The state legislature went along with Maldonado’s requests, because they had no choice. California has a two-thirds requirement to pass the budget, and ignoring the tantrum of an attention-grabbing opportunist would mean no budget passed – and fiscal Armageddon.
In a strongly worded editorial, the Los Angeles Times criticized Maldonado for holding the budget hostage – putting politics above what’s right for California. Even if one could support the policy merits behind his eleventh-hour demands, this was not the way to do it.
“Maldonado’s demands began to look suspiciously like his next campaign for [statewide office] rather than a moral stance for centrist pragmatism,” said the L.A. Times in its editorial. “Here’s one not-very-promising campaign slogan: ‘I demanded reform. They wouldn't give it to me, so I sent your state over the cliff.’”
These crass opportune moments – and February 2009 was only the most recent example – have left a sour taste in the mouth of Maldonado’s colleagues. Nine months later, when Schwarzenegger nominated Maldonado for the vacant position of Lieutenant Governor, the State Senate balked. Legislators in both parties asked – why should we reward bad behavior?
Granted, the voters ended up passing both of Maldonado’s ballot measures. But it was reckless and irresponsible to inject them in budget negotiations, especially when the state was losing millions of dollars – each day that the budget did not pass on time.
None of Maldonado’s demands could have been possible with Prop 25 – which brings a little piece of sanity to state government, by allowing a majority-vote budget. California elects Democrats to run the state legislature, but none of that matters if the minority party refuses to budge – and individuals like Abel Maldonado insist on passing rotten deals.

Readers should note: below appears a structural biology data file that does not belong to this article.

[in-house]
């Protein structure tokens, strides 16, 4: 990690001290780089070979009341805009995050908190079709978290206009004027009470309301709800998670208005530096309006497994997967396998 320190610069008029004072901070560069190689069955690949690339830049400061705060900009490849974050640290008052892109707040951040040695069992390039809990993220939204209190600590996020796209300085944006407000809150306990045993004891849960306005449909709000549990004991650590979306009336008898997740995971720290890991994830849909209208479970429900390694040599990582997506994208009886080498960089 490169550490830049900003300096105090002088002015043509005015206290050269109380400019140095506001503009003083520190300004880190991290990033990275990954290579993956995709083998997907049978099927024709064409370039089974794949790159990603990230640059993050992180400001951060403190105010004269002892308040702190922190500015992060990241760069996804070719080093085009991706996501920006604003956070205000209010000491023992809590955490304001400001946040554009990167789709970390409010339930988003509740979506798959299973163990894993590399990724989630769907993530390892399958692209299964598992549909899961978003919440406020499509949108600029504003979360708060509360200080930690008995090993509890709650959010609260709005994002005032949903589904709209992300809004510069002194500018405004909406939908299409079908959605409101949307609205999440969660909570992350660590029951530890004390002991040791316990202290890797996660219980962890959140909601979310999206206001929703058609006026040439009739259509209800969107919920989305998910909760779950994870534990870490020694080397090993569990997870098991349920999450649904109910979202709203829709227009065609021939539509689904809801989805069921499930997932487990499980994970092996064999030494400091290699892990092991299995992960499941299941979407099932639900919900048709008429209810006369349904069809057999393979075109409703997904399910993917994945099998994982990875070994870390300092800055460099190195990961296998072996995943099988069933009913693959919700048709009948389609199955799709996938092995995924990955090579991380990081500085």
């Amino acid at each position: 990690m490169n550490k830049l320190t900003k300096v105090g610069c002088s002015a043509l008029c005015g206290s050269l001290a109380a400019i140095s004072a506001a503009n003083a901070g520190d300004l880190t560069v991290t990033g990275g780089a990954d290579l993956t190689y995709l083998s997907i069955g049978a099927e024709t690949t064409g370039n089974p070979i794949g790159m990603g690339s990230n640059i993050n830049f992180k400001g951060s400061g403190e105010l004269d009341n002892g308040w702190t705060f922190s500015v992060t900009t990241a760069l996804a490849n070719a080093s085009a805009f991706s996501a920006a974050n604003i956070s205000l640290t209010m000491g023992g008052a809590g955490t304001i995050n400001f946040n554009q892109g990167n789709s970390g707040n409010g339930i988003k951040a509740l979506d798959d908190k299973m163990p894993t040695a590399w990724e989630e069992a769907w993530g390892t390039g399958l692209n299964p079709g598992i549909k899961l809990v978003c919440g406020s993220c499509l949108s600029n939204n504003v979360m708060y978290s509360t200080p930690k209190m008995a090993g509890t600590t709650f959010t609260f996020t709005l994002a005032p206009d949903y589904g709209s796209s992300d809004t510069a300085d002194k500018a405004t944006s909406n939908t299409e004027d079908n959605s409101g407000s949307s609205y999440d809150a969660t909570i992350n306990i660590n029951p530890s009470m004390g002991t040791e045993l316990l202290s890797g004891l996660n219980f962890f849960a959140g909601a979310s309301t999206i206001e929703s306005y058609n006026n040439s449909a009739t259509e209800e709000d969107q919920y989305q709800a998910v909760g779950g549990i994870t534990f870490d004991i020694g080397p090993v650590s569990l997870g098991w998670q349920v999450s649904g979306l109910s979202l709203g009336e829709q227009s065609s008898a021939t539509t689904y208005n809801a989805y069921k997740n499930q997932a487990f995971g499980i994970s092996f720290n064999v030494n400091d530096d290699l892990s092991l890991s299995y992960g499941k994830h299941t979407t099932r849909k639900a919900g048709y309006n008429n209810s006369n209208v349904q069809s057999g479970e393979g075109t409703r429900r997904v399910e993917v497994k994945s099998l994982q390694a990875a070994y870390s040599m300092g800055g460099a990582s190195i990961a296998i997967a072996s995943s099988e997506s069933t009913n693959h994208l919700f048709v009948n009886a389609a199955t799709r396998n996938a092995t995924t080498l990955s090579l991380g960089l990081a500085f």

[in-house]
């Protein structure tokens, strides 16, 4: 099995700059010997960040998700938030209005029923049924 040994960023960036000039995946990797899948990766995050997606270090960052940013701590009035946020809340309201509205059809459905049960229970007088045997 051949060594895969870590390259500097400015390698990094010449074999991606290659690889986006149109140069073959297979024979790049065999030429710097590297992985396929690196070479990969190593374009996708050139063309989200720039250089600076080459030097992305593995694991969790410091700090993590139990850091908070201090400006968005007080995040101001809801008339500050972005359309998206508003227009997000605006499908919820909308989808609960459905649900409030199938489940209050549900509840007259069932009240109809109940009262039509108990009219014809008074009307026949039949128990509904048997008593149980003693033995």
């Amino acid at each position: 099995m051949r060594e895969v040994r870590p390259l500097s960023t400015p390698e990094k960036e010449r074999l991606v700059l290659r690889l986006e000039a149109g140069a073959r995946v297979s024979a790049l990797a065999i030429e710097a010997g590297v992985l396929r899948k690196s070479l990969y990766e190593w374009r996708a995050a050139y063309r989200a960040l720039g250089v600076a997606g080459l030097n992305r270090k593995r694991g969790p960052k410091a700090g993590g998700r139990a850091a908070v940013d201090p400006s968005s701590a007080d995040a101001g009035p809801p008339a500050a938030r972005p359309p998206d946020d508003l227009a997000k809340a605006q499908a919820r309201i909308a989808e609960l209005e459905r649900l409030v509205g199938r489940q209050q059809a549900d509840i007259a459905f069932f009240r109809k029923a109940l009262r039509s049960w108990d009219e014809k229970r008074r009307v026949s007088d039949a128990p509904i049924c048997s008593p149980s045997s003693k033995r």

If progressives play their cards right, they can pass Prop 25 and defeat Maldonado this November. Newsom will need the “Yes on 25” campaign, and they will need him.
Make no mistake about it – Maldonado will be hard to beat. Although Newsom has a nine-point lead in the latest Field poll, much of that lead can be attributed to higher name recognition.
In fact, the poll showed Newsom has higher unfavorable numbers (41%) than favorables (26%) – which is not a good place to be for a candidate. As more voters tune in between now and November, expect the race to get closer. Maldonado is not well known, but as a Latino from Southern California has more space to grow demographically than Newsom.
Newsom’s hope in this race is to define Maldonado to voters – before they start hearing about him as a “moderate” Republican. And the race is going to get brutal about how voters perceive Gavin Newsom. Maldonado has already slammed him for his wife’s holdings in BP, and rumor has it the Prop 8 consultants plan to recycle some material.
Democrats must act fast to expose Maldonado as a poster child for why we need Prop 25.
Paul Hogarth has a J.D. from Golden Gate University in San Francisco. He is an attorney licensed to practice law in California, but this piece is not intended as legal advice. He was a summer intern for Equality California in 2005, organized volunteers in 2009 for the “No on 1” campaign in Maine, and helped live-blog the Prop 8 trial for the Courage Campaign. This article was originally published on Beyond Chron.